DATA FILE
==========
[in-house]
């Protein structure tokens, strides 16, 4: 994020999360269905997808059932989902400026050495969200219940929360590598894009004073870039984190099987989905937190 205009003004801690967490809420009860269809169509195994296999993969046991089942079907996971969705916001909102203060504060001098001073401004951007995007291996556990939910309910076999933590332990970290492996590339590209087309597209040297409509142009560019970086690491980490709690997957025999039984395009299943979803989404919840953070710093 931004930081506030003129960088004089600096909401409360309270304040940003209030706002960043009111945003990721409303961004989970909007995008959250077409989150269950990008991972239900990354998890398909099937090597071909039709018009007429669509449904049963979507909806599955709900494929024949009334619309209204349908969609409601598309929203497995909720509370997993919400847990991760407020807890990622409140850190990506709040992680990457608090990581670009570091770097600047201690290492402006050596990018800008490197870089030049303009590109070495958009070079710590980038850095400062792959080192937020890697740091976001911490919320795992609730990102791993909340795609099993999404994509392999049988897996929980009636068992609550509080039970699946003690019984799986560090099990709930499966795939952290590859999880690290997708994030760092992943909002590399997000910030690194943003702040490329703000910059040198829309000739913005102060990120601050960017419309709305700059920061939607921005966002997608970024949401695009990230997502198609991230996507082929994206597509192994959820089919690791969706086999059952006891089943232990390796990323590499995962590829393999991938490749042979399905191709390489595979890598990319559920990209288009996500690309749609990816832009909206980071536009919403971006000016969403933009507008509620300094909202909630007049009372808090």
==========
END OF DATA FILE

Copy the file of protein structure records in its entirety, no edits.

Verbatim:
[in-house]
């Protein structure tokens, strides 16, 4: 994020999360269905997808059932989902400026050495969200219940929360590598894009004073870039984190099987989905937190 205009003004801690967490809420009860269809169509195994296999993969046991089942079907996971969705916001909102203060504060001098001073401004951007995007291996556990939910309910076999933590332990970290492996590339590209087309597209040297409509142009560019970086690491980490709690997957025999039984395009299943979803989404919840953070710093 931004930081506030003129960088004089600096909401409360309270304040940003209030706002960043009111945003990721409303961004989970909007995008959250077409989150269950990008991972239900990354998890398909099937090597071909039709018009007429669509449904049963979507909806599955709900494929024949009334619309209204349908969609409601598309929203497995909720509370997993919400847990991760407020807890990622409140850190990506709040992680990457608090990581670009570091770097600047201690290492402006050596990018800008490197870089030049303009590109070495958009070079710590980038850095400062792959080192937020890697740091976001911490919320795992609730990102791993909340795609099993999404994509392999049988897996929980009636068992609550509080039970699946003690019984799986560090099990709930499966795939952290590859999880690290997708994030760092992943909002590399997000910030690194943003702040490329703000910059040198829309000739913005102060990120601050960017419309709305700059920061939607921005966002997608970024949401695009990230997502198609991230996507082929994206597509192994959820089919690791969706086999059952006891089943232990390796990323590499995962590829393999991938490749042979399905191709390489595979890598990319559920990209288009996500690309749609990816832009909206980071536009919403971006000016969403933009507008509620300094909202909630007049009372808090």